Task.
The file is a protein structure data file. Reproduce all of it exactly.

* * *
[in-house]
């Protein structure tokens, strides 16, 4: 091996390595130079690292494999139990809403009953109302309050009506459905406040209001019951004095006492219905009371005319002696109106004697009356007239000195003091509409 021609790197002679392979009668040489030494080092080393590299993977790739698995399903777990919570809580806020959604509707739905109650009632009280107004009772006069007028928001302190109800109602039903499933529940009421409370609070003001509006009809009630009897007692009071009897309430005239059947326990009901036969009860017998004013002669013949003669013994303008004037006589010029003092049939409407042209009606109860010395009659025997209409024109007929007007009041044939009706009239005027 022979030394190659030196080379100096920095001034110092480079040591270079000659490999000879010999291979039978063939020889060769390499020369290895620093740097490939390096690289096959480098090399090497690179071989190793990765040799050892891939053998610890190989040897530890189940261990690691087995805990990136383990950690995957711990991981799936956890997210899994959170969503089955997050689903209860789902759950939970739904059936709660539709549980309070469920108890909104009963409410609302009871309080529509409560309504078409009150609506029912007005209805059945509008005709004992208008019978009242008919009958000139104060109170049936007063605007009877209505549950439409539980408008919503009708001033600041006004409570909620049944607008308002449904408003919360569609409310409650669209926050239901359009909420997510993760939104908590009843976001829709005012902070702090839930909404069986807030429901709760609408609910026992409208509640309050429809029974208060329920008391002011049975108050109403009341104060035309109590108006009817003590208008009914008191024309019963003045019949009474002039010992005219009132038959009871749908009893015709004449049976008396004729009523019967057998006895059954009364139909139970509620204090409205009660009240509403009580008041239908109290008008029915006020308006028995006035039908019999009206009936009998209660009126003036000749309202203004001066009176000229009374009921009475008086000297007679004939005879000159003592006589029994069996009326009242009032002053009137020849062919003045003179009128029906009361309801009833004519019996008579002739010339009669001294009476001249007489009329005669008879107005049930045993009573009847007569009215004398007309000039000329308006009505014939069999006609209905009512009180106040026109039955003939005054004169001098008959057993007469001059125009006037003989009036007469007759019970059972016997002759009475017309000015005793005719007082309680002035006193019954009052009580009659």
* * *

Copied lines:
[in-house]
């Protein structure tokens, strides 16, 4: 091996390595130079690292494999139990809403009953109302309050009506459905406040209001019951004095006492219905009371005319002696109106004697009356007239000195003091509409 021609790197002679392979009668040489030494080092080393590299993977790739698995399903777990919570809580806020959604509707739905109650009632009280107004009772006069007028928001302190109800109602039903499933529940009421409370609070003001509006009809009630009897007692009071009897309430005239059947326990009901036969009860017998004013002669013949003669013994303008004037006589010029003092049939409407042209009606109860010395009659025997209409024109007929007007009041044939009706009239005027 022979030394190659030196080379100096920095001034110092480079040591270079000659490999000879010999291979039978063939020889060769390499020369290895620093740097490939390096690289096959480098090399090497690179071989190793990765040799050892891939053998610890190989040897530890189940261990690691087995805990990136383990950690995957711990991981799936956890997210899994959170969503089955997050689903209860789902759950939970739904059936709660539709549980309070469920108890909104009963409410609302009871309080529509409560309504078409009150609506029912007005209805059945509008005709004992208008019978009242008919009958000139104060109170049936007063605007009877209505549950439409539980408008919503009708001033600041006004409570909620049944607008308002449904408003919360569609409310409650669209926050239901359009909420997510993760939104908590009843976001829709005012902070702090839930909404069986807030429901709760609408609910026992409208509640309050429809029974208060329920008391002011049975108050109403009341104060035309109590108006009817003590208008009914008191024309019963003045019949009474002039010992005219009132038959009871749908009893015709004449049976008396004729009523019967057998006895059954009364139909139970509620204090409205009660009240509403009580008041239908109290008008029915006020308006028995006035039908019999009206009936009998209660009126003036000749309202203004001066009176000229009374009921009475008086000297007679004939005879000159003592006589029994069996009326009242009032002053009137020849062919003045003179009128029906009361309801009833004519019996008579002739010339009669001294009476001249007489009329005669008879107005049930045993009573009847007569009215004398007309000039000329308006009505014939069999006609209905009512009180106040026109039955003939005054004169001098008959057993007469001059125009006037003989009036007469007759019970059972016997002759009475017309000015005793005719007082309680002035006193019954009052009580009659």